Har­riet Tub­man to be fea­tured on new $20 bill

Dorchester Star - - Front Page - By VIC­TO­RIA WIN­GATE vwingate@ches­pub.com

CAM­BRIDGE — The U.S. Trea­sury De­part­ment an­nounced Wed­nes­day, April 20 that the re­design of the $20 bill will fea­ture abo­li­tion­ist and Dorch­ester County na­tive Har­riet Tub­man.

Rep­re­sen­ta­tives of the Har­riet Tub­man Or­ga­ni­za­tion in Cam­bridge said they are very pleased with the news.

“We are very very ex­cited,” said Bill Jar­mon, a mem­ber of the or­ga­ni­za­tion’s board. “This woman went out of her way to prove that if you have a mis­sion you can ful­fill it. We want to share with the rest of the world who she was and what she did.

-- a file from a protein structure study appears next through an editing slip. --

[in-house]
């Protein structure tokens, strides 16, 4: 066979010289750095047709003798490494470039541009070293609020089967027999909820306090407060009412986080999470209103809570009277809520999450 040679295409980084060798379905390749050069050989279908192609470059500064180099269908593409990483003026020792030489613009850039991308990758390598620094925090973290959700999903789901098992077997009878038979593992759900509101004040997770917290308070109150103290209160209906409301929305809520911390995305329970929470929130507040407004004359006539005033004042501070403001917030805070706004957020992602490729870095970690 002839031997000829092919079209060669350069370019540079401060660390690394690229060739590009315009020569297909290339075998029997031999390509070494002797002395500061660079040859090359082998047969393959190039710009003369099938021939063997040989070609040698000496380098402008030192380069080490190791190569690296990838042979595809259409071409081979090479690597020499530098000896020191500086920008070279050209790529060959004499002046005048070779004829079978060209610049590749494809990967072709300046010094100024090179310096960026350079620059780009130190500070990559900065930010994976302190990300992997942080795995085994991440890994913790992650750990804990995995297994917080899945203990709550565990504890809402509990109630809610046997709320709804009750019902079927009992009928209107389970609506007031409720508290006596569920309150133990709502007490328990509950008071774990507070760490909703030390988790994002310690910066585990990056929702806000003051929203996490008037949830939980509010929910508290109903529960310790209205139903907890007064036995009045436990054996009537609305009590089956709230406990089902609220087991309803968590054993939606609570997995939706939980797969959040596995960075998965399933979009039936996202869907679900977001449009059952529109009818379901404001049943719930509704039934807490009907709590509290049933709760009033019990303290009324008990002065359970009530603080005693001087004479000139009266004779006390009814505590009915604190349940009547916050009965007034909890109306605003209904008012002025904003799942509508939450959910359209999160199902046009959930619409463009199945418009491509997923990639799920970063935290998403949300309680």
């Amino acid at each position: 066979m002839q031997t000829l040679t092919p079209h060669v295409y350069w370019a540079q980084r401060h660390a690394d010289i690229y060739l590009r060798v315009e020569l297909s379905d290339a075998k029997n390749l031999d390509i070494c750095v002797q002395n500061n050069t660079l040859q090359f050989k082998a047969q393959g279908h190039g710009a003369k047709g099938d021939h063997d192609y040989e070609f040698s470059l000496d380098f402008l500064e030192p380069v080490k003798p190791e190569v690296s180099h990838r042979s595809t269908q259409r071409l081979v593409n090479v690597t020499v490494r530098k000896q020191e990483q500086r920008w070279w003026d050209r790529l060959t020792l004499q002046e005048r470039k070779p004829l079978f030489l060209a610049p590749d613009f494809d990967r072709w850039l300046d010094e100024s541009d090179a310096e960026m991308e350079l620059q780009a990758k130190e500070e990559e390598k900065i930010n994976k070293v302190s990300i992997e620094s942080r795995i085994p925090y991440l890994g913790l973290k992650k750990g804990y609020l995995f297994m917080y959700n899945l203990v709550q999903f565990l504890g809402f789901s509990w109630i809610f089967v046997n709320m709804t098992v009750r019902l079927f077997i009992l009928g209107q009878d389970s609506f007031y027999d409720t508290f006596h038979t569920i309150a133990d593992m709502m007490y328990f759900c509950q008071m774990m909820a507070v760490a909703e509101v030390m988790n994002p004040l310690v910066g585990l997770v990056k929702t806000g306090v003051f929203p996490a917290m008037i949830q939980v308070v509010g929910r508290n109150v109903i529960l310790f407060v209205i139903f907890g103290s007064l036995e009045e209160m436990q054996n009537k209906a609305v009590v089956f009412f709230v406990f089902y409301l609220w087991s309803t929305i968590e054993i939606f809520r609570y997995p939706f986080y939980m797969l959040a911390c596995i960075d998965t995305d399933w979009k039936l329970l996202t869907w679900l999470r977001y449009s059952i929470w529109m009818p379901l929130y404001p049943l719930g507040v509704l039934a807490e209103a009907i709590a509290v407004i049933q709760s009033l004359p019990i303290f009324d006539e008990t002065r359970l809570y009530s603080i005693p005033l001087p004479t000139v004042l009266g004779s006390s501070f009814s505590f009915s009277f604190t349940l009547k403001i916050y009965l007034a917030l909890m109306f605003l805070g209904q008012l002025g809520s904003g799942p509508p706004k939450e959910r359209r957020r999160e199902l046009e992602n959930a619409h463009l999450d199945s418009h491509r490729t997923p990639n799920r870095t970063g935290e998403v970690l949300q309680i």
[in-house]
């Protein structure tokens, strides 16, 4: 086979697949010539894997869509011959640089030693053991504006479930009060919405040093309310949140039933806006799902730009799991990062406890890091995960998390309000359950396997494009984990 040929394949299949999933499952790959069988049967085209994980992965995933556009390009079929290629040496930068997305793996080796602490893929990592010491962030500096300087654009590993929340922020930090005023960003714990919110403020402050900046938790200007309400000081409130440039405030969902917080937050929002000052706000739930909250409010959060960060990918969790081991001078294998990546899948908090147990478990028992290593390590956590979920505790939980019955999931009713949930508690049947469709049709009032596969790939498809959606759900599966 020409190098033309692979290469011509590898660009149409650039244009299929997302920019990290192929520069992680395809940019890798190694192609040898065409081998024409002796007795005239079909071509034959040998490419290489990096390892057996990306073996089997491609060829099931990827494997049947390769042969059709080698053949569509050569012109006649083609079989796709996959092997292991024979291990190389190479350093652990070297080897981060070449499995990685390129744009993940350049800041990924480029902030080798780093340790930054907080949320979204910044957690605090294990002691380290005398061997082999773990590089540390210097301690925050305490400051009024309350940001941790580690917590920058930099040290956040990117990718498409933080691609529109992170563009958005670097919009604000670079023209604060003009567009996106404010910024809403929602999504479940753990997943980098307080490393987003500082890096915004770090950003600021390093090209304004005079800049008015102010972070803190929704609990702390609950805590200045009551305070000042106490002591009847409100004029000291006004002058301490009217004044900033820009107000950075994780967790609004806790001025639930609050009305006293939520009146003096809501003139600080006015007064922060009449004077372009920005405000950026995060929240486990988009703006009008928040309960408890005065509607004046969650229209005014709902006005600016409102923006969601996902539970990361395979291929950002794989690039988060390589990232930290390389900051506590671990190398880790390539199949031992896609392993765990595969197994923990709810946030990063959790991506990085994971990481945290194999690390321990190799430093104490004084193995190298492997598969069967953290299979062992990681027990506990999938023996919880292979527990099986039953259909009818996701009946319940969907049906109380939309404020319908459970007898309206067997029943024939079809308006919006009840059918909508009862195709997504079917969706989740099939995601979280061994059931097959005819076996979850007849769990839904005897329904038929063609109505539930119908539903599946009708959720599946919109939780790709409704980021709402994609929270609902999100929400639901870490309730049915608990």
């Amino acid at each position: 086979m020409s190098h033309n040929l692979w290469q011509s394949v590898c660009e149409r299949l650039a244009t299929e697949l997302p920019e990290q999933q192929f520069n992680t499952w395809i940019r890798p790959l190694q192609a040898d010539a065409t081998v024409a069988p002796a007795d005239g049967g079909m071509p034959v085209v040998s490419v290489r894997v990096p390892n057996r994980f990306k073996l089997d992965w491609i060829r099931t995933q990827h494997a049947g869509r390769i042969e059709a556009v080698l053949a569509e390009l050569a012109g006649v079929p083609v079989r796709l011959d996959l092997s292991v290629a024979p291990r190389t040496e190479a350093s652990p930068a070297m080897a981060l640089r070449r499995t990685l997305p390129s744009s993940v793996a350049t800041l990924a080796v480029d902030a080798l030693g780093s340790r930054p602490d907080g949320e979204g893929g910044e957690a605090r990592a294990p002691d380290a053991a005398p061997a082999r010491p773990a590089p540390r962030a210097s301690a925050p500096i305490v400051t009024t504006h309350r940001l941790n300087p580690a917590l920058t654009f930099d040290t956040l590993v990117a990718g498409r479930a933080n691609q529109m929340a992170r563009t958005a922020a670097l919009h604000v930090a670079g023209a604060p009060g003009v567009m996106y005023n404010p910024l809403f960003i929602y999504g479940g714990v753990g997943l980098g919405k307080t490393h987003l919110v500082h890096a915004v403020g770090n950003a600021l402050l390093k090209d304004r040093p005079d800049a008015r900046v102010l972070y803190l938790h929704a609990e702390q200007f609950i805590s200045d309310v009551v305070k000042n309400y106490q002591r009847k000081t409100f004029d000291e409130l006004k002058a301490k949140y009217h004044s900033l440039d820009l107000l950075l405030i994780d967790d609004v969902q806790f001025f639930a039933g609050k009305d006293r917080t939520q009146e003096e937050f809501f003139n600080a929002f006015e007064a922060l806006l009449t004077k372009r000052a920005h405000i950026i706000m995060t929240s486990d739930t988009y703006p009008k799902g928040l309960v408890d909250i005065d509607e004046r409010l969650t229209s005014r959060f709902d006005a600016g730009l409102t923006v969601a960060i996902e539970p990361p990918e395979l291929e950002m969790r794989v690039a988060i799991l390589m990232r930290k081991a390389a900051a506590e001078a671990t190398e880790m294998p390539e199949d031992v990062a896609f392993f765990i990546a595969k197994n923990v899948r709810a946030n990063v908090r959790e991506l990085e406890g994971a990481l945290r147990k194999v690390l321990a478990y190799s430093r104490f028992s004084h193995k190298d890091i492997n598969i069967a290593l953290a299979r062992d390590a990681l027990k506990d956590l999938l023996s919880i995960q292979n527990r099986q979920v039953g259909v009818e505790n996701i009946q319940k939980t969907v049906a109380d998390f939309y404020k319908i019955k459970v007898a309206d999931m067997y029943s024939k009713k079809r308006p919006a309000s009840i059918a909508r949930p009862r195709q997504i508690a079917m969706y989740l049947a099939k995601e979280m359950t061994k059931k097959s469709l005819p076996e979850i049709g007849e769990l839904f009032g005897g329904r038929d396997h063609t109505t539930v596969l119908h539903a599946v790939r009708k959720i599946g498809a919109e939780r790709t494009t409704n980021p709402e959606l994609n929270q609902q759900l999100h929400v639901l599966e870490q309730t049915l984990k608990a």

There’s no bet­ter way to do that than to put it on some money,” he said. “It is an­other way to share her legacy, along with the Har­riet Tub­man Na­tional His­tor­i­cal Park, the Har­riet Tub­man Un­der­ground Rail­road By­way and the na­tional mon­u­ment.”

“We’ve been wait­ing so long for her to be rec­og­nized. This is a cel­e­bra­tion of a woman whose story con­tin­ues to touch and change lives,” said Charles E. T. Ross, great great grand nephew of Tub­man. “We are fi­nally cel­e­brat­ing her life and work as other coun­tries have for a long time. The na­tional park is go­ing to be a big change. More and more peo­ple are learn­ing about her all the time.”